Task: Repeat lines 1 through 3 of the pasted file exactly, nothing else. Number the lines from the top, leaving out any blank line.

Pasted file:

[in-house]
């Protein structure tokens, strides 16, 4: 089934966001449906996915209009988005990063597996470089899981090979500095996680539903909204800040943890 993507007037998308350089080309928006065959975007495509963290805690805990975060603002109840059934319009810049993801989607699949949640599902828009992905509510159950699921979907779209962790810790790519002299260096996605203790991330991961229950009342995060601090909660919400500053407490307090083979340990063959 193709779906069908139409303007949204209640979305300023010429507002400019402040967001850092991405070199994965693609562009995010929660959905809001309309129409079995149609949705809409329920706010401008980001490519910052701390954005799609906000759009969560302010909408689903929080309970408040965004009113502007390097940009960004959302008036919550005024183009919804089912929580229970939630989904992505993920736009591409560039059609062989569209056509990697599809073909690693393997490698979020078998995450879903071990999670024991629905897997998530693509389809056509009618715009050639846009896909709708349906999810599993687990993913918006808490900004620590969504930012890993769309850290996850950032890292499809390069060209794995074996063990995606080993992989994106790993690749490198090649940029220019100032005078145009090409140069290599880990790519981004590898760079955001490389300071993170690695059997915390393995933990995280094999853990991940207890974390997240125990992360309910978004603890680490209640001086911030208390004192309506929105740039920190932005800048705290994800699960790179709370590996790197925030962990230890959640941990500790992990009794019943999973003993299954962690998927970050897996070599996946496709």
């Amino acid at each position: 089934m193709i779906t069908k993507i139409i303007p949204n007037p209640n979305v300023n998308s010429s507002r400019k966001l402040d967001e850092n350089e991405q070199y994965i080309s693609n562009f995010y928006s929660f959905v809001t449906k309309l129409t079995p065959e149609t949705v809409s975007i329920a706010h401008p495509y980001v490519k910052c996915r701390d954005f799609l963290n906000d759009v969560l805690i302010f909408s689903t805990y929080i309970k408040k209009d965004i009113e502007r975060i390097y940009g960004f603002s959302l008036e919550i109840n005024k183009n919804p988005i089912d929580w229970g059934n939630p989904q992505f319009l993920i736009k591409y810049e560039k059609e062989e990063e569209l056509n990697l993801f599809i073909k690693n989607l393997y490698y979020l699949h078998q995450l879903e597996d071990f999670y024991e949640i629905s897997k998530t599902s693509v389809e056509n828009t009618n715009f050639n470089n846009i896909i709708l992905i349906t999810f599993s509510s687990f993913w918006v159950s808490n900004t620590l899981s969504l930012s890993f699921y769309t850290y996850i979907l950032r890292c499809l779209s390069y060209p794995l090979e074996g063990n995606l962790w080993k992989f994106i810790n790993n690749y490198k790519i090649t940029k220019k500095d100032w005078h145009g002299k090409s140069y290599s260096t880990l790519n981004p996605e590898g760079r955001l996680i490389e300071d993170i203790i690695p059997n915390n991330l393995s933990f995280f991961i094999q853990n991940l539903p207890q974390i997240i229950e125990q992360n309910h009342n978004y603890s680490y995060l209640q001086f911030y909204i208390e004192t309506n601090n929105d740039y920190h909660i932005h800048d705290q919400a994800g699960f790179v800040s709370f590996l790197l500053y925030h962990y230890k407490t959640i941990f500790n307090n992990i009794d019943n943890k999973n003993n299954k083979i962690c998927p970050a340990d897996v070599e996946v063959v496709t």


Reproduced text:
[in-house]
């Protein structure tokens, strides 16, 4: 089934966001449906996915209009988005990063597996470089899981090979500095996680539903909204800040943890 993507007037998308350089080309928006065959975007495509963290805690805990975060603002109840059934319009810049993801989607699949949640599902828009992905509510159950699921979907779209962790810790790519002299260096996605203790991330991961229950009342995060601090909660919400500053407490307090083979340990063959 193709779906069908139409303007949204209640979305300023010429507002400019402040967001850092991405070199994965693609562009995010929660959905809001309309129409079995149609949705809409329920706010401008980001490519910052701390954005799609906000759009969560302010909408689903929080309970408040965004009113502007390097940009960004959302008036919550005024183009919804089912929580229970939630989904992505993920736009591409560039059609062989569209056509990697599809073909690693393997490698979020078998995450879903071990999670024991629905897997998530693509389809056509009618715009050639846009896909709708349906999810599993687990993913918006808490900004620590969504930012890993769309850290996850950032890292499809390069060209794995074996063990995606080993992989994106790993690749490198090649940029220019100032005078145009090409140069290599880990790519981004590898760079955001490389300071993170690695059997915390393995933990995280094999853990991940207890974390997240125990992360309910978004603890680490209640001086911030208390004192309506929105740039920190932005800048705290994800699960790179709370590996790197925030962990230890959640941990500790992990009794019943999973003993299954962690998927970050897996070599996946496709």
């Amino acid at each position: 089934m193709i779906t069908k993507i139409i303007p949204n007037p209640n979305v300023n998308s010429s507002r400019k966001l402040d967001e850092n350089e991405q070199y994965i080309s693609n562009f995010y928006s929660f959905v809001t449906k309309l129409t079995p065959e149609t949705v809409s975007i329920a706010h401008p495509y980001v490519k910052c996915r701390d954005f799609l963290n906000d759009v969560l805690i302010f909408s689903t805990y929080i309970k408040k209009d965004i009113e502007r975060i390097y940009g960004f603002s959302l008036e919550i109840n005024k183009n919804p988005i089912d929580w229970g059934n939630p989904q992505f319009l993920i736009k591409y810049e560039k059609e062989e990063e569209l056509n990697l993801f599809i073909k690693n989607l393997y490698y979020l699949h078998q995450l879903e597996d071990f999670y024991e949640i629905s897997k998530t599902s693509v389809e056509n828009t009618n715009f050639n470089n846009i896909i709708l992905i349906t999810f599993s509510s687990f993913w918006v159950s808490n900004t620590l899981s969504l930012s890993f699921y769309t850290y996850i979907l950032r890292c499809l779209s390069y060209p794995l090979e074996g063990n995606l962790w080993k992989f994106i810790n790993n690749y490198k790519i090649t940029k220019k500095d100032w005078h145009g002299k090409s140069y290599s260096t880990l790519n981004p996605e590898g760079r955001l996680i490389e300071d993170i203790i690695p059997n915390n991330l393995s933990f995280f991961i094999q853990n991940l539903p207890q974390i997240i229950e125990q992360n309910h009342n978004y603890s680490y995060l209640q001086f911030y909204i208390e004192t309506n601090n929105d740039y920190h909660i932005h800048d705290q919400a994800g699960f790179v800040s709370f590996l790197l500053y925030h962990y230890k407490t959640i941990f500790n307090n992990i009794d019943n943890k999973n003993n299954k083979i962690c998927p970050a340990d897996v070599e996946v063959v496709t």